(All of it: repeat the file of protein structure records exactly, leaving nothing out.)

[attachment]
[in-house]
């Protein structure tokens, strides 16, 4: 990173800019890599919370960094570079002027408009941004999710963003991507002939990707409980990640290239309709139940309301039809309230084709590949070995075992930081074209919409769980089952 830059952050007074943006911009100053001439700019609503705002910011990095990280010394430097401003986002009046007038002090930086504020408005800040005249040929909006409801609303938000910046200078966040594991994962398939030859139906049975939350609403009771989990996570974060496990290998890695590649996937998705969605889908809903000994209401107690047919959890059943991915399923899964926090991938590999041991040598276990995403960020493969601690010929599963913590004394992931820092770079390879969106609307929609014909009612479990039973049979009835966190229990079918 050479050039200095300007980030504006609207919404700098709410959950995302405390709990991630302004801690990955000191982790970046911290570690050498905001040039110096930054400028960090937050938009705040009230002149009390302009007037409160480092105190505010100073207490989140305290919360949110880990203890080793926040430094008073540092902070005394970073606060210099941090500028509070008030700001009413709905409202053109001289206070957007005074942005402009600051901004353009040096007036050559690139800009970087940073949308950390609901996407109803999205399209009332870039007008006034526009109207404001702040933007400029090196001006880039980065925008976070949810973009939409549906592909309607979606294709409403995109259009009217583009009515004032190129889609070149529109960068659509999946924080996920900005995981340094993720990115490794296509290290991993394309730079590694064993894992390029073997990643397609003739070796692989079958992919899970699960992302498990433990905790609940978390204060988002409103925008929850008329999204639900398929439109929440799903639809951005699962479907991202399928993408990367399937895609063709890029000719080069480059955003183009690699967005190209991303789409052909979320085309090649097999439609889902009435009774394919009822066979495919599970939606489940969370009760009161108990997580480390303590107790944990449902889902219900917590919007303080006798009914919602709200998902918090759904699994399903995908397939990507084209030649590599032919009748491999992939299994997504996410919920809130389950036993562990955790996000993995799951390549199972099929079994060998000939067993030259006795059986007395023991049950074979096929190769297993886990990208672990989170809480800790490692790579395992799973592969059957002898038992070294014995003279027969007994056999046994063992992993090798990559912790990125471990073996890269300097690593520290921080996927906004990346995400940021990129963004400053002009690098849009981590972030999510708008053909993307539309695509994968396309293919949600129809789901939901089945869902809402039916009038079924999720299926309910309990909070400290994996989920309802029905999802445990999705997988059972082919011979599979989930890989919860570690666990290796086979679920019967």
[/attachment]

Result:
[in-house]
């Protein structure tokens, strides 16, 4: 990173800019890599919370960094570079002027408009941004999710963003991507002939990707409980990640290239309709139940309301039809309230084709590949070995075992930081074209919409769980089952 830059952050007074943006911009100053001439700019609503705002910011990095990280010394430097401003986002009046007038002090930086504020408005800040005249040929909006409801609303938000910046200078966040594991994962398939030859139906049975939350609403009771989990996570974060496990290998890695590649996937998705969605889908809903000994209401107690047919959890059943991915399923899964926090991938590999041991040598276990995403960020493969601690010929599963913590004394992931820092770079390879969106609307929609014909009612479990039973049979009835966190229990079918 050479050039200095300007980030504006609207919404700098709410959950995302405390709990991630302004801690990955000191982790970046911290570690050498905001040039110096930054400028960090937050938009705040009230002149009390302009007037409160480092105190505010100073207490989140305290919360949110880990203890080793926040430094008073540092902070005394970073606060210099941090500028509070008030700001009413709905409202053109001289206070957007005074942005402009600051901004353009040096007036050559690139800009970087940073949308950390609901996407109803999205399209009332870039007008006034526009109207404001702040933007400029090196001006880039980065925008976070949810973009939409549906592909309607979606294709409403995109259009009217583009009515004032190129889609070149529109960068659509999946924080996920900005995981340094993720990115490794296509290290991993394309730079590694064993894992390029073997990643397609003739070796692989079958992919899970699960992302498990433990905790609940978390204060988002409103925008929850008329999204639900398929439109929440799903639809951005699962479907991202399928993408990367399937895609063709890029000719080069480059955003183009690699967005190209991303789409052909979320085309090649097999439609889902009435009774394919009822066979495919599970939606489940969370009760009161108990997580480390303590107790944990449902889902219900917590919007303080006798009914919602709200998902918090759904699994399903995908397939990507084209030649590599032919009748491999992939299994997504996410919920809130389950036993562990955790996000993995799951390549199972099929079994060998000939067993030259006795059986007395023991049950074979096929190769297993886990990208672990989170809480800790490692790579395992799973592969059957002898038992070294014995003279027969007994056999046994063992992993090798990559912790990125471990073996890269300097690593520290921080996927906004990346995400940021990129963004400053002009690098849009981590972030999510708008053909993307539309695509994968396309293919949600129809789901939901089945869902809402039916009038079924999720299926309910309990909070400290994996989920309802029905999802445990999705997988059972082919011979599979989930890989919860570690666990290796086979679920019967």